Due to the availability of unlimited messaging and calling on all services that qualify for inclusion, we no longer consider included messages or voice minutes.
It’s impossible to grade the quality of a wireless network with a single letter: By location, coverage and performance typically vary greatly. As anyone who used T-Mobile in 2011 and is still using that carrier today can attest, they also change over time. We consulted independently conducted surveys of wireless network coverage and performance from Opensignal, PCMag, and RootMetrics to try to get the most accurate picture possible of the big three carriers (and the services that resell their networks). If the coverage to access those speeds was patchy, we were less interested in having exceptionally fast download speeds; a higher priority was having consistently reliable performance in the areas where the majority of people live, work, and travel.
Our cost estimates were based on the assumption that anyone wishing to share their LTE or 5G bandwidth for any length of time would prefer to do so at full speed rather than being forced to use 2G-like speeds as some “unlimited” plans mandate. Since using this feature can seriously drain a phone’s battery, we also assumed that most users won’t use more than 3 GB of data each month. However, we do have an intensive scenario that assumes up to 10 GB of smartphone usage per month.
Because so many of you have stated that you want to compare your options for family pricing, we also crunched the same numbers for shared-use plans for two and four lines.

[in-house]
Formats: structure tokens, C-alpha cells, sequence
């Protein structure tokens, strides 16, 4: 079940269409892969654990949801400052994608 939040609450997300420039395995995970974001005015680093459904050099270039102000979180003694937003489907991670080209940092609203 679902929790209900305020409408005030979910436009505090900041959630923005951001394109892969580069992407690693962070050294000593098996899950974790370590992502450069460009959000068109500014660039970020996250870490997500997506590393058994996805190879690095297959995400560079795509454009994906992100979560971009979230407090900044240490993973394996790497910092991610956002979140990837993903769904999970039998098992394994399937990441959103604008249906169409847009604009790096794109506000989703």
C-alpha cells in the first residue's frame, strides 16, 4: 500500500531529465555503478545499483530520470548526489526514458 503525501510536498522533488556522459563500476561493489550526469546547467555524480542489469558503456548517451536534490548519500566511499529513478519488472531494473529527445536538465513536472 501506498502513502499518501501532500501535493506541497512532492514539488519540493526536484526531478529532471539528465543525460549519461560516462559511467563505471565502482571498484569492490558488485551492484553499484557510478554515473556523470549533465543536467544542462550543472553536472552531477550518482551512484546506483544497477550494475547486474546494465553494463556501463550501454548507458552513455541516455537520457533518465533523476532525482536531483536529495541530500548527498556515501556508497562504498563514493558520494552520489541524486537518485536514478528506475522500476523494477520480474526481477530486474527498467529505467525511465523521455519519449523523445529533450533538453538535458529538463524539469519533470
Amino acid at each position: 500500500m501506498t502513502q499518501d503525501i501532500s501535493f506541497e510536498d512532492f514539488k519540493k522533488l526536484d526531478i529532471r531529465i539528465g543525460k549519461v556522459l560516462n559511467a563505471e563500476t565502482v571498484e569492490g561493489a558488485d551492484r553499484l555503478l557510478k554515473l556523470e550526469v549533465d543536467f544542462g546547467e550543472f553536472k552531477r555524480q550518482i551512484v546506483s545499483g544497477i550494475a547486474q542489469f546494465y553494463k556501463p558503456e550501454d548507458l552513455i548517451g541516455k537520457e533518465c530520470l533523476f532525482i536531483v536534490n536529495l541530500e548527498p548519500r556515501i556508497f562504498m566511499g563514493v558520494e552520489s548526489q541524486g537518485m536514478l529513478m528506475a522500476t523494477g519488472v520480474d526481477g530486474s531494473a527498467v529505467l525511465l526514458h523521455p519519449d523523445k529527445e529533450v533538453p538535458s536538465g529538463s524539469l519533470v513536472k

We took into account any plans that offered loyalty discounts that reduced your bill over time (a new feature at Verizon Prepaid starting in the summer of 2020) or lower rates for enabling autopay or paying for a year in advance. However, transactions that required exchanging a phone or porting a number were not included in our calculations.
What else do we overlook?
We paid no attention to the phones each carrier or service sells on its own website and in its own stores because almost all US-market phones will work on any of the big three carriers. We also neglected to account for the promotions wireless providers run in conjunction with every new iPhone.
We also left out the value of media tie-in offers like T-free Mobile’s Netflix subscription with two or more lines, AT&T’s $15 HBO Max service on its $85 Unlimited Elite plan, Verizon’s inclusion of Apple Music or a package of Disney+, Hulu, and ESPN+ on some of its unlimited plans.
Finally, because they differ by jurisdiction, we didn’t take taxes and regulatory fees into account (in my case, with a legacy T-Mobile plan, for example, these fees added up to 7.4 percent of my October 2021 bill). The only exceptions to this rule are T-Magenta Mobile’s plan and the selections at Boost and Visible, all of which include taxes in their advertised prices. However, regardless of where you live, taxes and fees should affect you equally across all of your options.
I hope you are aware of the best cellular plans. If you liked the article, please spread the word to your friends and family and leave a comment below. If you also want to know about can you read text messages on spectrum mobile, Please read our article on it.